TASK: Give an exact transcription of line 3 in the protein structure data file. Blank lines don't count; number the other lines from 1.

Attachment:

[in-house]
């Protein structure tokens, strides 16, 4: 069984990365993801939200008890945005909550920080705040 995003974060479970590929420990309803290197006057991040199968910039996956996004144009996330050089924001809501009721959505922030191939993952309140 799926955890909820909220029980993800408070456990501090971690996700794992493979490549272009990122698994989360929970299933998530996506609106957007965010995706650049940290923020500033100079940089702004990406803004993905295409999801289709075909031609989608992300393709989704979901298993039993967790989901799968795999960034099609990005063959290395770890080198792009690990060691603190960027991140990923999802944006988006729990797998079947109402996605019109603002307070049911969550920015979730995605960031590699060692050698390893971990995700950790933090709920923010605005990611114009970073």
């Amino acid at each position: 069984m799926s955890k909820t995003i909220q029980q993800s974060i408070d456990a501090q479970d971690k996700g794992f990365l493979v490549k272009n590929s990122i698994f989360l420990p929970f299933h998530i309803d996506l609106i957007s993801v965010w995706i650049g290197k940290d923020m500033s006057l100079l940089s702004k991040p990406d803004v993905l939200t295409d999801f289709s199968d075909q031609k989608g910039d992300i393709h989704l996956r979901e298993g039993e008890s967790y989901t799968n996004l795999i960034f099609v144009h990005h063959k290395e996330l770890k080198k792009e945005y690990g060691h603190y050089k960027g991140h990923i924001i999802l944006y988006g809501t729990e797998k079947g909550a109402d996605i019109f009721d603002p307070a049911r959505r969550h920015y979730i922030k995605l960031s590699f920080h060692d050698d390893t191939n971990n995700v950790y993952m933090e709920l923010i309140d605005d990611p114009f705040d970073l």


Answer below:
């Amino acid at each position: 069984m799926s955890k909820t995003i909220q029980q993800s974060i408070d456990a501090q479970d971690k996700g794992f990365l493979v490549k272009n590929s990122i698994f989360l420990p929970f299933h998530i309803d996506l609106i957007s993801v965010w995706i650049g290197k940290d923020m500033s006057l100079l940089s702004k991040p990406d803004v993905l939200t295409d999801f289709s199968d075909q031609k989608g910039d992300i393709h989704l996956r979901e298993g039993e008890s967790y989901t799968n996004l795999i960034f099609v144009h990005h063959k290395e996330l770890k080198k792009e945005y690990g060691h603190y050089k960027g991140h990923i924001i999802l944006y988006g809501t729990e797998k079947g909550a109402d996605i019109f009721d603002p307070a049911r959505r969550h920015y979730i922030k995605l960031s590699f920080h060692d050698d390893t191939n971990n995700v950790y993952m933090e709920l923010i309140d605005d990611p114009f705040d970073l």